# RabbitFarm

## Part 1

You are given an array of integers @N and an integer \$A. Write a script to find find if there exists a pair of elements in the array whose difference is \$A. Print 1 if exists otherwise 0.

### Solution

``````
:- use_module(library(optparse)).
/*
You are given an array of integers @N and an integer \$A.
Write a script to find find if there exists a pair of elements
in the array whose difference is \$A.
Print 1 if exists otherwise 0.
*/
opts_spec(
[
[opt(numbers),
default([10, 8, 12, 15, 5]),
longflags([numbers])],

[opt(a),
default(7),
longflags([a])]
]).

ch_1(L, N):-
member(A, L),
member(B, L),
A =\= B,
D is A - B,
N = D,
writeln(1).

ch_1(_, _):-
writeln(0).

main:-
opts_spec(OptsSpec),
ch_1(L, A),
halt.
``````

### Sample Run

``````
\$ swipl -s ch-1.p -g main --numbers="[10, 30, 20, 50, 40]" --a=15
0
\$ swipl -s ch-1.p -g main --numbers="[10, 8, 12, 15, 5]" --a=7
1
``````

### Notes

My approach here is very similar to what I did last week. Please do check that out if you’re interested in a slightly longer discussion of the use of `optparse` to handle the command line arguments.

## Part 2

You are given Sudoku puzzle (9x9). Write a script to complete the puzzle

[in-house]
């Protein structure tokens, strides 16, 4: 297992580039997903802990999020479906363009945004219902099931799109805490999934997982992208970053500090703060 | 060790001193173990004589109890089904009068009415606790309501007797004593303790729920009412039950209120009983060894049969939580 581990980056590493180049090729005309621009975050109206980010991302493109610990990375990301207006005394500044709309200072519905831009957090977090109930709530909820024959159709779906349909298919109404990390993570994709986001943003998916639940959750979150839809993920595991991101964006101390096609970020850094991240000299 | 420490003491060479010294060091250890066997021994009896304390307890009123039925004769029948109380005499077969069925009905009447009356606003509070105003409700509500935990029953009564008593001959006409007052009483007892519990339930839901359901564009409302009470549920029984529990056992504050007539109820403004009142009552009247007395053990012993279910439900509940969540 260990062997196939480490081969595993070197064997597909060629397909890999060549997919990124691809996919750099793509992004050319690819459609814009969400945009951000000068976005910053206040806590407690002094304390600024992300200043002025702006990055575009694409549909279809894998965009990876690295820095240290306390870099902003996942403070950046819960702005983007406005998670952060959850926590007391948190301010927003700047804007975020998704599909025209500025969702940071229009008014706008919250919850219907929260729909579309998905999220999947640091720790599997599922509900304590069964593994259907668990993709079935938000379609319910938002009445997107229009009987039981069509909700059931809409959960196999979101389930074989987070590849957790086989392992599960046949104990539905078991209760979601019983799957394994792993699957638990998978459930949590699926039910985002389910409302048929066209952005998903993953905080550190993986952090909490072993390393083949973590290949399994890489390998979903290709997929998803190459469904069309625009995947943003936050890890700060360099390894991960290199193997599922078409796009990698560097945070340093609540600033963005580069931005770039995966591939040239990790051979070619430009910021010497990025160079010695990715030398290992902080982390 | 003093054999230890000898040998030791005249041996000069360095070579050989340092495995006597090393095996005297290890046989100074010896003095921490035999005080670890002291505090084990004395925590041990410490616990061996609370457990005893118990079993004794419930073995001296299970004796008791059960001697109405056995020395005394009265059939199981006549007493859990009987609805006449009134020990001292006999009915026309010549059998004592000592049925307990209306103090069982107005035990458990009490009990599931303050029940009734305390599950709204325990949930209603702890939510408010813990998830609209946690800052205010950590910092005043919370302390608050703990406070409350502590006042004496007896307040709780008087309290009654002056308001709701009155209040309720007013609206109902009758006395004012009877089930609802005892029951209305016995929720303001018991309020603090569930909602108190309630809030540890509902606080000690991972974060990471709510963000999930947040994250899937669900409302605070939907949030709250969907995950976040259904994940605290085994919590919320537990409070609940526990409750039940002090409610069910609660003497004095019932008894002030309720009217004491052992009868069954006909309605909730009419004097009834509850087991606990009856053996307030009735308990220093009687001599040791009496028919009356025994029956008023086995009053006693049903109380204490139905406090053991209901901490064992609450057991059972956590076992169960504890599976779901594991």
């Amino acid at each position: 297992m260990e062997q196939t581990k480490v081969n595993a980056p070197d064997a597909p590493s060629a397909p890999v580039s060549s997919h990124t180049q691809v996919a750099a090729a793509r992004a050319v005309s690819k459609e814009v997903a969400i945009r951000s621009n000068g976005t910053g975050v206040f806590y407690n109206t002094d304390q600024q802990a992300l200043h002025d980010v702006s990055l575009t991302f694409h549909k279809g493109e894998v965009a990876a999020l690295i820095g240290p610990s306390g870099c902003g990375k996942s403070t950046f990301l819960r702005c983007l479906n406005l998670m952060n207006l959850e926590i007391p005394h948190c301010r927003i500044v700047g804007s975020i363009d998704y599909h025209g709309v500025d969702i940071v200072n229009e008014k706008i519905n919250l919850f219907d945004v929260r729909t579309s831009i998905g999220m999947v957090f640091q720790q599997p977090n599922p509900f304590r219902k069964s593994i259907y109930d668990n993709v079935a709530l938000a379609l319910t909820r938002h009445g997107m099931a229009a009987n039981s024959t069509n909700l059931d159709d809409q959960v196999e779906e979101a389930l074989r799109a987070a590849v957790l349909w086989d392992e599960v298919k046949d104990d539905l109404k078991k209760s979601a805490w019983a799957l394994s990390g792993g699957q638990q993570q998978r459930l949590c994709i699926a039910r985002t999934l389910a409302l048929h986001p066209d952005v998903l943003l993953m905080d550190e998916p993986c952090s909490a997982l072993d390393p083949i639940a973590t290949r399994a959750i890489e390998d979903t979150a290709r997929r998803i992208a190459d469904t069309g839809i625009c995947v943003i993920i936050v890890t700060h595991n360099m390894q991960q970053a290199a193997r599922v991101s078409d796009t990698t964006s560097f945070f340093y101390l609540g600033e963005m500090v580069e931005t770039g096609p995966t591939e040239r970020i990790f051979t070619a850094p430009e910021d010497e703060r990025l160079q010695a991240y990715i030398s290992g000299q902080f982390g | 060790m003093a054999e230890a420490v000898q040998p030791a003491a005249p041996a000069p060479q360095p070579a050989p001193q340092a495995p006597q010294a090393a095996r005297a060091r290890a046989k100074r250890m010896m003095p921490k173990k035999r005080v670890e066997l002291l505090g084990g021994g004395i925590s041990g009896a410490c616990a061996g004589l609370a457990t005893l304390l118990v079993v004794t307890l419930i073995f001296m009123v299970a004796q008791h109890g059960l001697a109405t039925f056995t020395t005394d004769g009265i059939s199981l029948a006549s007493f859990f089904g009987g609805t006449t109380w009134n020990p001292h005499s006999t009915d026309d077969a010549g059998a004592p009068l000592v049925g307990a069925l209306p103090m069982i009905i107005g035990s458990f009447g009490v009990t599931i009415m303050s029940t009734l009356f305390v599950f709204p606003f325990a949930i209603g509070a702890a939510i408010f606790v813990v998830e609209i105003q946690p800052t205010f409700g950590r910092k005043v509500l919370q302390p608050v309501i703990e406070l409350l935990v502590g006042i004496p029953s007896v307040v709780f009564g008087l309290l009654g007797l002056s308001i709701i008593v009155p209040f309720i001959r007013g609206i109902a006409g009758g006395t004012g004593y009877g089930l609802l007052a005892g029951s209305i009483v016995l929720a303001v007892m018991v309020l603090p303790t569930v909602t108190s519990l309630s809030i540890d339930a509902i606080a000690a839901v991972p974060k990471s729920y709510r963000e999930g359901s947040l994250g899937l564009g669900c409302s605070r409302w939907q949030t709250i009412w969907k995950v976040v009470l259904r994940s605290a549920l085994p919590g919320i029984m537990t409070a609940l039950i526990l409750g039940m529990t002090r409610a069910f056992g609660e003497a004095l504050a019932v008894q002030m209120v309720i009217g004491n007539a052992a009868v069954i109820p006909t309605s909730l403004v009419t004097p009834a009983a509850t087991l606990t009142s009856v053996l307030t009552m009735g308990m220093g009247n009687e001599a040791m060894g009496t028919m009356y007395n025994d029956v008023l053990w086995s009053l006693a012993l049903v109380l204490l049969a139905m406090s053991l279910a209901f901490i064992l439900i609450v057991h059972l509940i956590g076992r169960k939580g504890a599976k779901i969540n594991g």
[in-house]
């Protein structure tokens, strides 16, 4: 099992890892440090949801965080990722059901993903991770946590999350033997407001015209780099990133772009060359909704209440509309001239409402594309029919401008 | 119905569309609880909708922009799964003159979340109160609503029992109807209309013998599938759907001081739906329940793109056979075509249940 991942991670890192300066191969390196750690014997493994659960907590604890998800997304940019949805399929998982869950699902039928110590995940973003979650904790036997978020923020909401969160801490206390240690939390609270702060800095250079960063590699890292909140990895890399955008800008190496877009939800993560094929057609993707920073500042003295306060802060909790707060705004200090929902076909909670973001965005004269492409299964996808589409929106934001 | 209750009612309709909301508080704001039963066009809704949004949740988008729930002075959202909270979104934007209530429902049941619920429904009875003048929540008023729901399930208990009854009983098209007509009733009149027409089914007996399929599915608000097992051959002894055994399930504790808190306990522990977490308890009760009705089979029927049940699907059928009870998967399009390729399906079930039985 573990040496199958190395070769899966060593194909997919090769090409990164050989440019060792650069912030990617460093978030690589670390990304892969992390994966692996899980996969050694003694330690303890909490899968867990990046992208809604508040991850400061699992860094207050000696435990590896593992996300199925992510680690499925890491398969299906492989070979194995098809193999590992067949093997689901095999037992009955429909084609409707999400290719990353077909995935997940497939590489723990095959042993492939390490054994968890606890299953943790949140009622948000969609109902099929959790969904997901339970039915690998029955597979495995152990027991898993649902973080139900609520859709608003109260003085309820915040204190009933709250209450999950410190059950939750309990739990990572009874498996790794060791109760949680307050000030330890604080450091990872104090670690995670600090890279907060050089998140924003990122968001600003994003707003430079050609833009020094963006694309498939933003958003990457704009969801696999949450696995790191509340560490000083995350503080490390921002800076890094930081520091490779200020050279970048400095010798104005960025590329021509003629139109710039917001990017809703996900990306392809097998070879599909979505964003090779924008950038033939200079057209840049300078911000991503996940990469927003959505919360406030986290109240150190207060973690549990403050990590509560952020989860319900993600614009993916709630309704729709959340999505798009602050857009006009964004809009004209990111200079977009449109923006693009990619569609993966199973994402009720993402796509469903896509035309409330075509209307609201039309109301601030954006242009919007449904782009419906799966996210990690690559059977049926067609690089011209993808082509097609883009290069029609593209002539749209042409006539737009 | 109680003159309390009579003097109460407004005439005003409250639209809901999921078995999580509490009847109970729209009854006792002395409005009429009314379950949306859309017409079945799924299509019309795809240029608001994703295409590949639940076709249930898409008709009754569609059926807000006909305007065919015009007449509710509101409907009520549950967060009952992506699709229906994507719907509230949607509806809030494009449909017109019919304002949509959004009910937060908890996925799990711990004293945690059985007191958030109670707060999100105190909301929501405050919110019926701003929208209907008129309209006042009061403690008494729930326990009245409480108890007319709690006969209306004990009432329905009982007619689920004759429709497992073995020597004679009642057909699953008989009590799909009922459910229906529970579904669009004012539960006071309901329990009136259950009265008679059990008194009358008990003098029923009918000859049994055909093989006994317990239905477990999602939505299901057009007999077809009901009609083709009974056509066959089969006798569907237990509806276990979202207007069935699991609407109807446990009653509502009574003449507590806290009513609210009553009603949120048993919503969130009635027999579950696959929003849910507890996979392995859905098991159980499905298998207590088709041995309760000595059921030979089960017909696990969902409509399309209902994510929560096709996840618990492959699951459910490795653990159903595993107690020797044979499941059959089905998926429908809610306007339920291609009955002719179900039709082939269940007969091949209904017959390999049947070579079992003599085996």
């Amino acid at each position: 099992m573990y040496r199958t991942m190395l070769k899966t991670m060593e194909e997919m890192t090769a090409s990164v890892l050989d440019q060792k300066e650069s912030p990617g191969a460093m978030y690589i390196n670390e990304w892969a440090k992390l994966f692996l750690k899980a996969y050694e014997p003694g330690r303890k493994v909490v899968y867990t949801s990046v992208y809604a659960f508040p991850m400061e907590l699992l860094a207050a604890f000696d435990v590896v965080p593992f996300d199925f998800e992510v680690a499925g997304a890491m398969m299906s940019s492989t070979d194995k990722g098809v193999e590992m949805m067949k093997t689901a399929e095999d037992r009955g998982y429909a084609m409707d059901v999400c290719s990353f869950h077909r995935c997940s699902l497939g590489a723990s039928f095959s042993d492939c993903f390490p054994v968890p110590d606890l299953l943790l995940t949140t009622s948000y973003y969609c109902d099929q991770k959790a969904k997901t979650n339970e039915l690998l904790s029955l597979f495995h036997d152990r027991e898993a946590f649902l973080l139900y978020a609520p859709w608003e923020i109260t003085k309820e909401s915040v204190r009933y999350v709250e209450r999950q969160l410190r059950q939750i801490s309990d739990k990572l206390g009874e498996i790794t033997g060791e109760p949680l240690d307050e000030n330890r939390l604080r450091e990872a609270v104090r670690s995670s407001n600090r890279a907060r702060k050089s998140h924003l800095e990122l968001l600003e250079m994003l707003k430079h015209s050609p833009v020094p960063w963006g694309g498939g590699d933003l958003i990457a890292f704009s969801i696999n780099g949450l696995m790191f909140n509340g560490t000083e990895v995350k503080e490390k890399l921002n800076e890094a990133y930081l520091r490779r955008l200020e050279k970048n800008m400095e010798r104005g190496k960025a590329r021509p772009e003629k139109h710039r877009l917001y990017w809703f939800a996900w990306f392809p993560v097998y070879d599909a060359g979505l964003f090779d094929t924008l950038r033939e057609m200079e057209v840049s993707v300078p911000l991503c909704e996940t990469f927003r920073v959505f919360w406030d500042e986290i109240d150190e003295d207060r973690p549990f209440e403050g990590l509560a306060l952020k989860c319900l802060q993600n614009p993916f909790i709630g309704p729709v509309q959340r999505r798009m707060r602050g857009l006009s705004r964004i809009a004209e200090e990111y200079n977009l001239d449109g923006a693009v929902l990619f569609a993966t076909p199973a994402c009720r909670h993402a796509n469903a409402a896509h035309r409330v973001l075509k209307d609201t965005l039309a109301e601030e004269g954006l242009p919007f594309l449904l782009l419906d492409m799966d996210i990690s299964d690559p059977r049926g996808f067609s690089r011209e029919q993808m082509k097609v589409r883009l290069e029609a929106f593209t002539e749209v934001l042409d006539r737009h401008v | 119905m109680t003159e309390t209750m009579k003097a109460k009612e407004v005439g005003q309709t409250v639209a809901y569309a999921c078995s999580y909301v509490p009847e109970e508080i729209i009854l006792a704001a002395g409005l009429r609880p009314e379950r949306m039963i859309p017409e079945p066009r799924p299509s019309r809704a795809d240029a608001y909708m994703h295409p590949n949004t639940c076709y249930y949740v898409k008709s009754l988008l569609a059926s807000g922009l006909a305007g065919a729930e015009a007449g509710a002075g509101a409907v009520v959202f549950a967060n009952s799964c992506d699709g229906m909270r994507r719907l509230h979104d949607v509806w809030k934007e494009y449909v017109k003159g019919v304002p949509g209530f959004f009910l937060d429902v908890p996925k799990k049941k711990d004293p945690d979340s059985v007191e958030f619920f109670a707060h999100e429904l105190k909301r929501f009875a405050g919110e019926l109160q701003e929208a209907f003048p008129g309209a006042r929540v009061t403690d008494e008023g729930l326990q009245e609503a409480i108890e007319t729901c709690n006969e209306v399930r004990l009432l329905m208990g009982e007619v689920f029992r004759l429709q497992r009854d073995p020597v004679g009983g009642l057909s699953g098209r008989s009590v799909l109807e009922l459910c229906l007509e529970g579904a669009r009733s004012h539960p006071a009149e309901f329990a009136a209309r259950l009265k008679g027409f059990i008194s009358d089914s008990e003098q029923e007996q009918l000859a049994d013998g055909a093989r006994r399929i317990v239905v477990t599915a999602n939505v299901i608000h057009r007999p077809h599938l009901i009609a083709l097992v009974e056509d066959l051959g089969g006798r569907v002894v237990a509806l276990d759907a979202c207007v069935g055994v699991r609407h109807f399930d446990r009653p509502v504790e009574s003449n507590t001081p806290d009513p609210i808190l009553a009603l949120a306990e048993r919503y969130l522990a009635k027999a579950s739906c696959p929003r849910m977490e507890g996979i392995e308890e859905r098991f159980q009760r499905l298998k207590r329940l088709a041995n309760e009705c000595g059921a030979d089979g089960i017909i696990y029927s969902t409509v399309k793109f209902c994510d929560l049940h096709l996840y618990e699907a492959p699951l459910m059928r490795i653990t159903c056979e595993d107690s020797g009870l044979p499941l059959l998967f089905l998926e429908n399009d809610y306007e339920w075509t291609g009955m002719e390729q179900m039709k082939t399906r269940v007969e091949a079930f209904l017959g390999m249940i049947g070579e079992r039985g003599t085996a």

### Solution

``````
:- use_module(library(clpfd)).

sudoku(Puzzle, Solution) :-
Solution = Puzzle,
Puzzle = [S11, S12, S13, S14, S15, S16, S17, S18, S19,
S21, S22, S23, S24, S25, S26, S27, S28, S29,
S31, S32, S33, S34, S35, S36, S37, S38, S39,
S41, S42, S43, S44, S45, S46, S47, S48, S49,
S51, S52, S53, S54, S55, S56, S57, S58, S59,
S61, S62, S63, S64, S65, S66, S67, S68, S69,
S71, S72, S73, S74, S75, S76, S77, S78, S79,
S81, S82, S83, S84, S85, S86, S87, S88, S89,
S91, S92, S93, S94, S95, S96, S97, S98, S99],

ins(Puzzle, 1..9),

Row1 = [S11, S12, S13, S14, S15, S16, S17, S18, S19],
Row2 = [S21, S22, S23, S24, S25, S26, S27, S28, S29],
Row3 = [S31, S32, S33, S34, S35, S36, S37, S38, S39],
Row4 = [S41, S42, S43, S44, S45, S46, S47, S48, S49],
Row5 = [S51, S52, S53, S54, S55, S56, S57, S58, S59],
Row6 = [S61, S62, S63, S64, S65, S66, S67, S68, S69],
Row7 = [S71, S72, S73, S74, S75, S76, S77, S78, S79],
Row8 = [S81, S82, S83, S84, S85, S86, S87, S88, S89],
Row9 = [S91, S92, S93, S94, S95, S96, S97, S98, S99],

Column1 = [S11, S21, S31, S41, S51, S61, S71, S81, S91],
Column2 = [S12, S22, S32, S42, S52, S62, S72, S82, S92],
Column3 = [S13, S23, S33, S43, S53, S63, S73, S83, S93],
Column4 = [S14, S24, S34, S44, S54, S64, S74, S84, S94],
Column5 = [S15, S25, S35, S45, S55, S65, S75, S85, S95],
Column6 = [S16, S26, S36, S46, S56, S66, S76, S86, S96],
Column7 = [S17, S27, S37, S47, S57, S67, S77, S87, S97],
Column8 = [S18, S28, S38, S48, S58, S68, S78, S88, S98],
Column9 = [S19, S29, S39, S49, S59, S69, S79, S89, S99],

SubBox1 = [S11, S12, S13, S21, S22, S23, S31, S32, S33],
SubBox2 = [S41, S42, S43, S51, S52, S53, S61, S62, S63],
SubBox3 = [S71, S72, S73, S81, S82, S83, S91, S92, S93],
SubBox4 = [S14, S15, S16, S24, S25, S26, S34, S35, S36],
SubBox5 = [S44, S45, S46, S54, S55, S56, S64, S65, S66],
SubBox6 = [S74, S75, S76, S84, S85, S86, S94, S95, S96],
SubBox7 = [S17, S18, S19, S27, S28, S29, S37, S38, S39],
SubBox8 = [S47, S48, S49, S57, S58, S59, S67, S68, S69],